UNH researchers working on public health issues with $664k grantBy KIMBERLEY HAAS
Union Leader Correspondent
October 08. 2017 9:51PM
DURHAM — Researchers at the University of New Hampshire have received a $664,117 grant to evaluate a strategy they created to keep on-campus incidents of sexual assault and intimate partner violence from leading to mental health issues or problem drinking.
College students were chosen as the target population for the three-year project by the National Institutes of Health because of the high rates of incidents involving sexual assault, domestic violence and drinking on campuses nationwide, according to officials at UNH.
“This grant will allow us to test an intervention we’ve developed,” said Katie Edwards, principal investigator and associate professor of psychology and women’s studies. “If shown to be effective, the intervention could be adapted and implemented in a variety of settings.”
Usually, she said, victims report their assaults to friends, not the authorities.
UNH plans to test whether training those who might receive a disclosure can help reduce rates of depression, post-traumatic stress disorder and problem drinking in victims who eventually go to the authorities.
“We believe that by providing people with information on why positive reactions (like emotional support) are important as well as examples of what to say and what not to say and ample opportunity for skill building will make a significant difference for victims,” Edwards said in a news release.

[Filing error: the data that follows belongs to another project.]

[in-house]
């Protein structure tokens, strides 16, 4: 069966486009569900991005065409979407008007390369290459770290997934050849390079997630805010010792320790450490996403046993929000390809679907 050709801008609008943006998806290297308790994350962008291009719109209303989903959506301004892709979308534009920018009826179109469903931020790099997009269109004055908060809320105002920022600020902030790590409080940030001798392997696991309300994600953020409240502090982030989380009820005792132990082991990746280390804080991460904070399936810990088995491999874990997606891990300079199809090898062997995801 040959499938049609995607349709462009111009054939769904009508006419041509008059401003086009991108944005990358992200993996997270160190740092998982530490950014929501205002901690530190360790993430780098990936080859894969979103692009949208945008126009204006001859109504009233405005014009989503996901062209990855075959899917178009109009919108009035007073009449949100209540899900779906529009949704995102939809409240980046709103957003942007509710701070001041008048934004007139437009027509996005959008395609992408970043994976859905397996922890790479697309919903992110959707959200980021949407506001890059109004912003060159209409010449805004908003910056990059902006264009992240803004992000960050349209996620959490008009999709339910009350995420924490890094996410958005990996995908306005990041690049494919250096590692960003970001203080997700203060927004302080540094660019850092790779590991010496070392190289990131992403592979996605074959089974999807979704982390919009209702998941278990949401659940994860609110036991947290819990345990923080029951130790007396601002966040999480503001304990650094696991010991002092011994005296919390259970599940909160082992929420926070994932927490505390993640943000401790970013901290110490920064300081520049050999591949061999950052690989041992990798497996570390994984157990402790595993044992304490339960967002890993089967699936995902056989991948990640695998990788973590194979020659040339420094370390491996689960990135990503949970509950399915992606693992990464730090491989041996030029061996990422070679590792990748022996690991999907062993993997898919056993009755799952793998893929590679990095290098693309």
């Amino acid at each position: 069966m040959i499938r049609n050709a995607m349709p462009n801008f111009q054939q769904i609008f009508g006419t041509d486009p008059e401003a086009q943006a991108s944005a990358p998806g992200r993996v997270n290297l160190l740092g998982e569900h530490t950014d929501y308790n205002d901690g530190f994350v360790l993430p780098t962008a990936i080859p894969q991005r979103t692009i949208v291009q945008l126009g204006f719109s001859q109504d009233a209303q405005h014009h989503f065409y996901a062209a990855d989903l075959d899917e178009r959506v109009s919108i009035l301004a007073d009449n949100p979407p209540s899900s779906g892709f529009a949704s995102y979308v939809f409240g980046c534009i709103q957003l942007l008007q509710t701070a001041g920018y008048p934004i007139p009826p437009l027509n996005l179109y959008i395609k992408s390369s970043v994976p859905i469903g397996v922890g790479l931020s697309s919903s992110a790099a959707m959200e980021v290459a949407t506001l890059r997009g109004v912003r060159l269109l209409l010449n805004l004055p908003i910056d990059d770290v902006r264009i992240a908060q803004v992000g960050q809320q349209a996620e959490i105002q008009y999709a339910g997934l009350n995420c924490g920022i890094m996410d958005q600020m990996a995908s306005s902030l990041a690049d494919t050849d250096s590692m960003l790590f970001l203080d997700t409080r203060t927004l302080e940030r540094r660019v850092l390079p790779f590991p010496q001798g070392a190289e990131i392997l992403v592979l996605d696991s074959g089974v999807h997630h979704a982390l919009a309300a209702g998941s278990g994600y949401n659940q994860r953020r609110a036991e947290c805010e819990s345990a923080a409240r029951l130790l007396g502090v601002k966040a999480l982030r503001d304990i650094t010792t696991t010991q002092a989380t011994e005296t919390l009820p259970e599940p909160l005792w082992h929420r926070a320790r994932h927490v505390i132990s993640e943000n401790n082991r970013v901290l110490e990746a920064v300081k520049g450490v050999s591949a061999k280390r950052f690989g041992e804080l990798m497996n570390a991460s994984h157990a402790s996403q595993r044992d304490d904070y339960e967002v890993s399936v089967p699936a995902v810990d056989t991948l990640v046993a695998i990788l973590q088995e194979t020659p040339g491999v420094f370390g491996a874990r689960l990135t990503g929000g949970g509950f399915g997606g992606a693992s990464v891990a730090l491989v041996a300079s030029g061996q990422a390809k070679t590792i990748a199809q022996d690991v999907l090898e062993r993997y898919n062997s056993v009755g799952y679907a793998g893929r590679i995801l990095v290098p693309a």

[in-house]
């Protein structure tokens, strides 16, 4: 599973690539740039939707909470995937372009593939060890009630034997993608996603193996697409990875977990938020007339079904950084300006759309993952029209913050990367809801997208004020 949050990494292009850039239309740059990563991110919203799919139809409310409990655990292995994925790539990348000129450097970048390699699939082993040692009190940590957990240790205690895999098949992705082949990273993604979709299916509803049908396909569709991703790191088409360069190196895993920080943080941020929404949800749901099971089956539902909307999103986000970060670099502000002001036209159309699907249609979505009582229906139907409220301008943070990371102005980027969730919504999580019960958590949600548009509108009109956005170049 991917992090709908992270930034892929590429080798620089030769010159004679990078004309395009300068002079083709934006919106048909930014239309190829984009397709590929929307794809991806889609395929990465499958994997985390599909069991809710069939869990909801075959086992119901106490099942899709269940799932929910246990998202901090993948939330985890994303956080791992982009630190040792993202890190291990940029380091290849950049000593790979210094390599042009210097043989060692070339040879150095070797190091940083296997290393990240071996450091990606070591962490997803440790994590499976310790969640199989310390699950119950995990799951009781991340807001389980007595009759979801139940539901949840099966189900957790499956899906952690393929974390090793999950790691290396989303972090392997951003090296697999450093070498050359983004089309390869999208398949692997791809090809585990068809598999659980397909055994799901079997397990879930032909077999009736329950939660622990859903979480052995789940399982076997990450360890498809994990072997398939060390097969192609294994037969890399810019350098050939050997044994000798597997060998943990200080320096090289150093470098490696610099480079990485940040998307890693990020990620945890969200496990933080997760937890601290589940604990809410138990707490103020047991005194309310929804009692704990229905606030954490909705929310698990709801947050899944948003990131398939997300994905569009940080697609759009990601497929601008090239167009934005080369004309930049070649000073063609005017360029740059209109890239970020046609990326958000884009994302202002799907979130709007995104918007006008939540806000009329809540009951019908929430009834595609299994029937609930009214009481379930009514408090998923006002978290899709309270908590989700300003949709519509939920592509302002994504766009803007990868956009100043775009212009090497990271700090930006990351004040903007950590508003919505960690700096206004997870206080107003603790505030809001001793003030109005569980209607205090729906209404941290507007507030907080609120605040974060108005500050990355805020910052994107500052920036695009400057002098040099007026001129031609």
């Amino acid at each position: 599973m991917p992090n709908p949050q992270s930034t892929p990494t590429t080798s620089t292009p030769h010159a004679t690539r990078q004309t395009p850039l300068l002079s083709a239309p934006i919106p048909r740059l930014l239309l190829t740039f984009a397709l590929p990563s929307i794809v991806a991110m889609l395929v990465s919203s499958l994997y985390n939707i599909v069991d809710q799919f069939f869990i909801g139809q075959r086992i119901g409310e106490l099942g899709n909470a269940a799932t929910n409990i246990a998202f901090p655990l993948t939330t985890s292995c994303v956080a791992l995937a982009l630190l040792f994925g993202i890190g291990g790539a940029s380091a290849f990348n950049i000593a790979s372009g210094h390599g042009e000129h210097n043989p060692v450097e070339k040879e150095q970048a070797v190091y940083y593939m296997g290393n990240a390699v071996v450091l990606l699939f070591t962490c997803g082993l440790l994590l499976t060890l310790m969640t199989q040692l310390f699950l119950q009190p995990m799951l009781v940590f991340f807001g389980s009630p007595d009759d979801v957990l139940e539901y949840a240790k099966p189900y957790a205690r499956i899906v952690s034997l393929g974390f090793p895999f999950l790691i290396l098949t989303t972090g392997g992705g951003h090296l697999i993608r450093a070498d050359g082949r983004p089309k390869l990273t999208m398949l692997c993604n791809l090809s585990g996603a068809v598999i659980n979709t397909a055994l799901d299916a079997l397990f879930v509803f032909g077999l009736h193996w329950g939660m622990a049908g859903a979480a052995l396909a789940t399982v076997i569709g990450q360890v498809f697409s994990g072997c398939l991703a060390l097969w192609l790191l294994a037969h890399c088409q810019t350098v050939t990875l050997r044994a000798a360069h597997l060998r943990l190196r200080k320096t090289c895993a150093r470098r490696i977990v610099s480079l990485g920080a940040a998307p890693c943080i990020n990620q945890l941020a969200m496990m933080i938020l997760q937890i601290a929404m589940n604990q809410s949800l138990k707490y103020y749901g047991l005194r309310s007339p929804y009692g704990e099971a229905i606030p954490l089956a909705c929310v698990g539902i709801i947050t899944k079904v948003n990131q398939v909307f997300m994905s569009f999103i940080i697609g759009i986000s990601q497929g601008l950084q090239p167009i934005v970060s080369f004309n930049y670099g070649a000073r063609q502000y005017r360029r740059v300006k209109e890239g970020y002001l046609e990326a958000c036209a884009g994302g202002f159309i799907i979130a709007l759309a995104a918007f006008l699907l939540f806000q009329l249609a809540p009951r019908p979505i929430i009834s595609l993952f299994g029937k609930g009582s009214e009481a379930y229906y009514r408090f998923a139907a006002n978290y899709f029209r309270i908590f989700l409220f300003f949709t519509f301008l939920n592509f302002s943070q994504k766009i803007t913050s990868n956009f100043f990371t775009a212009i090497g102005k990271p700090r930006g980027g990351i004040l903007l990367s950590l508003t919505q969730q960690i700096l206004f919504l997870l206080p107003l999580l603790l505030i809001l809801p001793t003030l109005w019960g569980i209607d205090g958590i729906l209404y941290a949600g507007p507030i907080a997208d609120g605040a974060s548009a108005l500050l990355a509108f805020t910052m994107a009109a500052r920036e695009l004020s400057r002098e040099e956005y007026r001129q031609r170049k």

Edwards says that 20 percent of women experience an attempted or completed rape while in college, and even more experience other types of sexual assault such as unwanted contact or fondling. Providing people with information about how to react when a victim confides in another student or faculty member will help in the reporting and healing process, Edwards said.
The total number of enrolled students in all programs at UNH in Durham was 15,236 at the beginning of the 2016 academic year.
UNH Police Department statistics for the last three years indicate reported rapes on campus were down to 19 in the 2016 academic year; 17 of those reported rapes took place inside residential facilities.
In the 2015 academic year, 38 rapes were reported on campus, with 25 of them taking place in residential facilities.
In the 2016 academic year, six people reported being fondled. Four of those alleged incidents occurred in residential facilities.
According to Jennifer Johnson of the Durham Police Department, there were six reported sexual assaults involving UNH students last academic year. Between Aug. 1 and Oct. 5, Durham police have received two reports of sexual assaults involving UNH students.
Edwards said problem drinking and sexual assault are closely linked on college campuses throughout the country.
According to the National Institute on Alcohol Abuse and Alcoholism, which is funding the research, surveys show that 60 percent of college students between the ages of 18 and 22 report drinking in the past month.
Almost two out of three of them engaged in binge drinking within the same time frame. The institute cited a 2014 National Survey on Drug Use and Health completed by the Substance Abuse and Mental Health Services Administration.
UNH police say that in the past three academic years, 903 people have been arrested for liquor law violations on campus. A total of 938 people were referred for disciplinary action because of liquor law violations.
Durham police reported arresting 277 underage parties from Aug. 26, 2016, to April 30, 2017.